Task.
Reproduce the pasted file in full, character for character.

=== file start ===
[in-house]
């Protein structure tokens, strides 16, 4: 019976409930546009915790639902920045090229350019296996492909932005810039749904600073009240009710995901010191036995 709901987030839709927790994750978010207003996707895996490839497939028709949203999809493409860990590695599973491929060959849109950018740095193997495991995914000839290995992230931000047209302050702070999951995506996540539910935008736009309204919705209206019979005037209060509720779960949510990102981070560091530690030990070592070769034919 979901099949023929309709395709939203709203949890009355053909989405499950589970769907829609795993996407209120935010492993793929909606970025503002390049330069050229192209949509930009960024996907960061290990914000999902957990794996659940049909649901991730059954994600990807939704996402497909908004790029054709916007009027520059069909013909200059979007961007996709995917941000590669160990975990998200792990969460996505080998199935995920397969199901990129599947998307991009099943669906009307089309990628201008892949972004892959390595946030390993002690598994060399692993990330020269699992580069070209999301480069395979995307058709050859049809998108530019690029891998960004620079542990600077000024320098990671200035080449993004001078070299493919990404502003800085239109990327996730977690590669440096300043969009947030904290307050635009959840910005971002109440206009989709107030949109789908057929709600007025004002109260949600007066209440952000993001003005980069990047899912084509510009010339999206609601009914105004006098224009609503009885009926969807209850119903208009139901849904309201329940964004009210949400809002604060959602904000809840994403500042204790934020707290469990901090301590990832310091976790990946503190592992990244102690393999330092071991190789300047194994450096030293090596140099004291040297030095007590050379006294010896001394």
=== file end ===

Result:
[in-house]
């Protein structure tokens, strides 16, 4: 019976409930546009915790639902920045090229350019296996492909932005810039749904600073009240009710995901010191036995 709901987030839709927790994750978010207003996707895996490839497939028709949203999809493409860990590695599973491929060959849109950018740095193997495991995914000839290995992230931000047209302050702070999951995506996540539910935008736009309204919705209206019979005037209060509720779960949510990102981070560091530690030990070592070769034919 979901099949023929309709395709939203709203949890009355053909989405499950589970769907829609795993996407209120935010492993793929909606970025503002390049330069050229192209949509930009960024996907960061290990914000999902957990794996659940049909649901991730059954994600990807939704996402497909908004790029054709916007009027520059069909013909200059979007961007996709995917941000590669160990975990998200792990969460996505080998199935995920397969199901990129599947998307991009099943669906009307089309990628201008892949972004892959390595946030390993002690598994060399692993990330020269699992580069070209999301480069395979995307058709050859049809998108530019690029891998960004620079542990600077000024320098990671200035080449993004001078070299493919990404502003800085239109990327996730977690590669440096300043969009947030904290307050635009959840910005971002109440206009989709107030949109789908057929709600007025004002109260949600007066209440952000993001003005980069990047899912084509510009010339999206609601009914105004006098224009609503009885009926969807209850119903208009139901849904309201329940964004009210949400809002604060959602904000809840994403500042204790934020707290469990901090301590990832310091976790990946503190592992990244102690393999330092071991190789300047194994450096030293090596140099004291040297030095007590050379006294010896001394």